January 2009


Conversation: Ken Reifsnider, Director of the Future Fuels Initiative
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SCRA's ATI to Install Fuel Cells at Ft. Jackson, SC
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Robotics team gets donation
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  January 21, 2008
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Conversation: Ken Reifsnider, Director of the Future Fuels Initiative

Why did you come to the University of South Carolina?

Ken Reifsnider:
This country faces not just an energy problem, but also a more fundamental issue of sustainability.  What attracted me to the University of South Carolina was the extraordinary opportunity that this region has to position itself as a major player in the search for viable alternative fuel solutions.  My expertise is in high temperature energy systems.  As the Director of the Future Fuels, we are looking to develop expertise in the areas of nanotechnology, energy, and also health sciences.  As Director of the Solid Oxide Fuel Cell Group, our goal will be to create systems that convert different forms of energy into something we can use to sustain our society. 

What role will hydrogen play in that mix?

Ken Reifsnider:
Hydrogen is essential in our day-to-day lives and is already an enormous industry.  Between 2005-2006, this country produced 15M tons of hydrogen for use in a wide variety of applications: for sulfur removal, for making fertilizer, and as it is now harder to find sweet petroleum, for converting heavy, sour crude oil to clean petroleum in our cars.  Hydrogen is nothing more than a convenient way to store and carry energy, and is simply another fuel like gasoline. 

Hydrogen is a very flexible fuel and especially with fuel cells applications, you can produce electricity with virtually no detrimental effects to the environment.  It is inconvenient because it can't provide the total answer to the energy requirements of our modern society.  If we were to replace gasoline with hydrogen in our cars we would need to produce something like 17 times the amount of hydrogen that we are currently making.  We are not likely to see that level of production in our lifetimes, and it may not be possible at all.  So the energy systems that we come up with may or may not involve hydrogen.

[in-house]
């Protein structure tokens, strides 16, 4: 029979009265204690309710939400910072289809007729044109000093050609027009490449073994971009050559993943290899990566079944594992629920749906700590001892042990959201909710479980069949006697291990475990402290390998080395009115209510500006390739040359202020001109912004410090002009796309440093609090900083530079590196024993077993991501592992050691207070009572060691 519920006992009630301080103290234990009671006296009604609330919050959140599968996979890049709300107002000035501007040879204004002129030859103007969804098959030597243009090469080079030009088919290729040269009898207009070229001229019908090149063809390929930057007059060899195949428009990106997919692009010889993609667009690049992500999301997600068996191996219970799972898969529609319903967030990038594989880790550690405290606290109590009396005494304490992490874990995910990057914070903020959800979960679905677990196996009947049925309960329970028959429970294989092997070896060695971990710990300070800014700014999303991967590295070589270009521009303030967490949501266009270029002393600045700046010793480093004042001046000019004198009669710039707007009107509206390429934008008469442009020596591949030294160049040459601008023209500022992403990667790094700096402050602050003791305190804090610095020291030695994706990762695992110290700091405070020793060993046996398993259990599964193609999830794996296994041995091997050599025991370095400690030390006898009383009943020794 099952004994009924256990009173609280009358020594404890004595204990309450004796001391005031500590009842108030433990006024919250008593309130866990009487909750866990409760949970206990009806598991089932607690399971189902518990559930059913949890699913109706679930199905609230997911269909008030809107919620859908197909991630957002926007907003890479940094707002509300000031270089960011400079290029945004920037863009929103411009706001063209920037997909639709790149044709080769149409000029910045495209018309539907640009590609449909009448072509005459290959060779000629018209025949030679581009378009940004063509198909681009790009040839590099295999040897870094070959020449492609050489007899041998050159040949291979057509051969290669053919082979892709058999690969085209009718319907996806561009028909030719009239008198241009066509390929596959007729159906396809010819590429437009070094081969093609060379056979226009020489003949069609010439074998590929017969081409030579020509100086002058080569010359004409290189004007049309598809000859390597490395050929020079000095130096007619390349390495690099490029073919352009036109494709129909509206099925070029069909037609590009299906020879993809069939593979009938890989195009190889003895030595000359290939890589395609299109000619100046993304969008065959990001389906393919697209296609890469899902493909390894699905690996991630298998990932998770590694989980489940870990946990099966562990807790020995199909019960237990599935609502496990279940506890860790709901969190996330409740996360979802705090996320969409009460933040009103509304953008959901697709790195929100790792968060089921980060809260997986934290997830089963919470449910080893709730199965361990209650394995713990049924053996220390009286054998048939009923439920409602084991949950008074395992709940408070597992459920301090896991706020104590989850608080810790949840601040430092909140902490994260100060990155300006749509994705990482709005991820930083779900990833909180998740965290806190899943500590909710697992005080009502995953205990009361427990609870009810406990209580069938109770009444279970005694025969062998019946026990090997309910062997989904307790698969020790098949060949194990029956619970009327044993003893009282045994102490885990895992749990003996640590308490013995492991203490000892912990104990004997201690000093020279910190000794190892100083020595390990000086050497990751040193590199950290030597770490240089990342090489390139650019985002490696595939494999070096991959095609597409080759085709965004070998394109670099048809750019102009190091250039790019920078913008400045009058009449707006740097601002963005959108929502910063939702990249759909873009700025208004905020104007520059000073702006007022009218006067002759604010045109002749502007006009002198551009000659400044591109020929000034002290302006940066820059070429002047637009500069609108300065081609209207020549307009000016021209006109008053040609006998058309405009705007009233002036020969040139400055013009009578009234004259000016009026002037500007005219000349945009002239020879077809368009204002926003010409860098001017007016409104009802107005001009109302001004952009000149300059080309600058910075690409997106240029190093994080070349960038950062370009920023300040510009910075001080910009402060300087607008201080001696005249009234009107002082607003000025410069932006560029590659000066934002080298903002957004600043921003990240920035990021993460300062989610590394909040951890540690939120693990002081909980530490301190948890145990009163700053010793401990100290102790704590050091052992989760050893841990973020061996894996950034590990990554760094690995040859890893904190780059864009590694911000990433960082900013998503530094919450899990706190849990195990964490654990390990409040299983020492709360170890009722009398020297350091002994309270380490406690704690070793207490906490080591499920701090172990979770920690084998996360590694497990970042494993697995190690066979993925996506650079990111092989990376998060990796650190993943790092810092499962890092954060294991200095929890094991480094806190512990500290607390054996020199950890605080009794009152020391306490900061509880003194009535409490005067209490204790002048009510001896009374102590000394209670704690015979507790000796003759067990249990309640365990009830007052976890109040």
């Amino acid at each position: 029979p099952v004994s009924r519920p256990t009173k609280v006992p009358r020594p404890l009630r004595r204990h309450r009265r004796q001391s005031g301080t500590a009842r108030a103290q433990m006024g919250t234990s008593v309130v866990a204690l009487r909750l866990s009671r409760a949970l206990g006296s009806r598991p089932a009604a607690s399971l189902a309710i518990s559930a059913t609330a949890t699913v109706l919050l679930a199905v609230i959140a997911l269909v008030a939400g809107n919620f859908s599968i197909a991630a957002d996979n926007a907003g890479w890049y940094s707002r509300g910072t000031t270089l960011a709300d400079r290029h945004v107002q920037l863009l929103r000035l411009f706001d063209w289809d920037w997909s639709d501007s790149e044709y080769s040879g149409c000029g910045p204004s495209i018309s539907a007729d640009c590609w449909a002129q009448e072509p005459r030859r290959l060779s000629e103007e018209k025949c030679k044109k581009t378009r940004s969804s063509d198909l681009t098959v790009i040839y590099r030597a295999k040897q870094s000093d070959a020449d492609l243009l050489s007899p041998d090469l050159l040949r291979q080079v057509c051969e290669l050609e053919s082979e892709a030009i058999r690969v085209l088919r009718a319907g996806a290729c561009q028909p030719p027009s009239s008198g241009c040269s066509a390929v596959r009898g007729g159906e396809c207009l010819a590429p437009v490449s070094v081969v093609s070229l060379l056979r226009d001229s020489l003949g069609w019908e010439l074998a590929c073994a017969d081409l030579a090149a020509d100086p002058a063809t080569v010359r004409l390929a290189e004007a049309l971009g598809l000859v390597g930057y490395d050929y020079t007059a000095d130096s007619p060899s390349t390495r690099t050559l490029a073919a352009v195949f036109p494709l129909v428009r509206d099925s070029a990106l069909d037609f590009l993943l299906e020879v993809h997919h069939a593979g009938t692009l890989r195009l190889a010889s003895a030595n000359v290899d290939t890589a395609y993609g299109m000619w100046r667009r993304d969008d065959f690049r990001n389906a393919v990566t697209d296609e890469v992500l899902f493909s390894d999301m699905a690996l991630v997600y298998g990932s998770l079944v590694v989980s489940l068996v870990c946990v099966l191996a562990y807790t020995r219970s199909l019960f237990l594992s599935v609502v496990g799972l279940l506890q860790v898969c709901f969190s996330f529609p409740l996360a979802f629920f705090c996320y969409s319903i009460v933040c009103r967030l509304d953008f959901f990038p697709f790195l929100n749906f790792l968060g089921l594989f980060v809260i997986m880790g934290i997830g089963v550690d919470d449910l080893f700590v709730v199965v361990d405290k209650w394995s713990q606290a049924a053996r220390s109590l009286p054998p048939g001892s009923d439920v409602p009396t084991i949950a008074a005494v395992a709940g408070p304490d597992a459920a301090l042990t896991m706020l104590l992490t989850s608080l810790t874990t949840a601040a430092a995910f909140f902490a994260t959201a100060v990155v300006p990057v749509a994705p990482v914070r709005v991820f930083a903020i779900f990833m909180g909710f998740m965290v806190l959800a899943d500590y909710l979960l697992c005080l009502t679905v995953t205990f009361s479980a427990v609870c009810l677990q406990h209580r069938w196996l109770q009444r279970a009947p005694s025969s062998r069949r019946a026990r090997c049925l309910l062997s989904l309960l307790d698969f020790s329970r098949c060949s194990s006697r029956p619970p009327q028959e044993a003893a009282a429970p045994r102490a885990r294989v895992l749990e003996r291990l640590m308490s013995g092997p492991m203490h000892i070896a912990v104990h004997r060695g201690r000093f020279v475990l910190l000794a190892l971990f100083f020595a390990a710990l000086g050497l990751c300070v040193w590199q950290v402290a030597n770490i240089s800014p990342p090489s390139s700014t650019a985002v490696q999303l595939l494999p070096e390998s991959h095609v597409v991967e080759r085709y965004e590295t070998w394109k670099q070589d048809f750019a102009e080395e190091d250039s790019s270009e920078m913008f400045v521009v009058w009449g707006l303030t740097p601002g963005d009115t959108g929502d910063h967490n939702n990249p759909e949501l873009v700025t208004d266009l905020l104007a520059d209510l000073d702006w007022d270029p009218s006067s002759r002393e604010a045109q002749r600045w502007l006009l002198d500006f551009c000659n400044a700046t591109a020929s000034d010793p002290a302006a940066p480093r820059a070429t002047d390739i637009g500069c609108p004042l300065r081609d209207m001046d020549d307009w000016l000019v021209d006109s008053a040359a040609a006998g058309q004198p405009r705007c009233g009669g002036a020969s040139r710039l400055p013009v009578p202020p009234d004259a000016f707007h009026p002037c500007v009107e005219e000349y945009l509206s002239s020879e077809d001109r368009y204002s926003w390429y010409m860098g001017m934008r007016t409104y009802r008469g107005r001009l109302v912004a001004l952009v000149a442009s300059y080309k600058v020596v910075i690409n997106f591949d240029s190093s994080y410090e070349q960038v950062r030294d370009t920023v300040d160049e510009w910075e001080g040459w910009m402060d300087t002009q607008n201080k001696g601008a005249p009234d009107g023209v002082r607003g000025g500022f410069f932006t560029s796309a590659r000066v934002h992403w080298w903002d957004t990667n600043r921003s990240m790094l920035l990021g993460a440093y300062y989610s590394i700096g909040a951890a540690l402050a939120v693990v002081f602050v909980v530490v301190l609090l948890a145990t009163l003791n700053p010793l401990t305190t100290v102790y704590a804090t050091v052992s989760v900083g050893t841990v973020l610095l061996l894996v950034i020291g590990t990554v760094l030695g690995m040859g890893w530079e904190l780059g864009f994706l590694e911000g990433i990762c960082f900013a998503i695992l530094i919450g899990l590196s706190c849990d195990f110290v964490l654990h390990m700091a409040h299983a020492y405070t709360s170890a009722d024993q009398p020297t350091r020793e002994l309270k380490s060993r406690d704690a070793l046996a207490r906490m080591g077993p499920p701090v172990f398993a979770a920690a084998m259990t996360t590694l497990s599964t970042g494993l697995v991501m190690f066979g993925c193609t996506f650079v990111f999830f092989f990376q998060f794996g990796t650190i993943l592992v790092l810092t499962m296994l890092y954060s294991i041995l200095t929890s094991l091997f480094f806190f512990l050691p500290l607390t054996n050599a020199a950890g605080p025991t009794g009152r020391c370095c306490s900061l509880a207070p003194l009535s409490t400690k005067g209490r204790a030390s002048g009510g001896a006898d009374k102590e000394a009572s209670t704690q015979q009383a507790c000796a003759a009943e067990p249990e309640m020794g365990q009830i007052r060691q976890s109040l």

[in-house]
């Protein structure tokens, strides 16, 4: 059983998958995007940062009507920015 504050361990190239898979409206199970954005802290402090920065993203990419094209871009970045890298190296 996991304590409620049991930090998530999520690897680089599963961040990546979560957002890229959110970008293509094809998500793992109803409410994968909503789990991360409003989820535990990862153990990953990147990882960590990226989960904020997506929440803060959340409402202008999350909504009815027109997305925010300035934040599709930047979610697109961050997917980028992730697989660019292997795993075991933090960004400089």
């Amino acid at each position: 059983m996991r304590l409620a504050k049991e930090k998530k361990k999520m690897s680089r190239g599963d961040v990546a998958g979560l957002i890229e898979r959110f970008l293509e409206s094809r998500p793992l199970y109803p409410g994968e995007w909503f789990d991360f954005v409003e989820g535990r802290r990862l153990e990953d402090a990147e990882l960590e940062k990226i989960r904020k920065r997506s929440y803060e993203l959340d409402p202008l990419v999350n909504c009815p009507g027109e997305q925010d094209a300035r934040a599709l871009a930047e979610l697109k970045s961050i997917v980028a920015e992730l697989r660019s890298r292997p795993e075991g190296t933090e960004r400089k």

Talk about the potential of fuel cells.

Ken Reifsnider:
The idea of converting materials, or fuels to electricity in fuel cells is a relatively old technology that dates back to as early as 1844.  Some of these fuel cells operate at low-temperatures and require pure hydrogen.  Others require higher temperatures and can operate on hydrogen that can be produced by using biomass fuels or even steam.

The fuel cell is a nice device, we just need to develop more practical applications to meet our everyday energy needs.  We think we can develop a commuter car that won't plug in to anything or use any fuel, so that would be an example of a very attractive opportunity.

It is in the area of energy systems that this region can really gain a long-term competitive advantage, not necessarily just fuel cells.  Energy needs are specific to local areas; therefore, the solutions have to be discovered at the regional level.  Some states may be outspending us, but Columbia, South Carolina has an unparalleled level of collaboration across the spectrum of public and private sector groups and an incredibly determined and focused local leadership group.

How do we get there?

Ken Reifsnider:
It's about partnerships and attracting talent.  Recently, the university collaborated with eight other universities on a project. The Savannah River site has recently been recognized as the energy storage experts for entire United States; it is a huge asset to this state.  We are building state of the art laboratories in new buildings to attract "best in the world" talent to new faculty positions.  We also have world class talent on all of our advisory committees.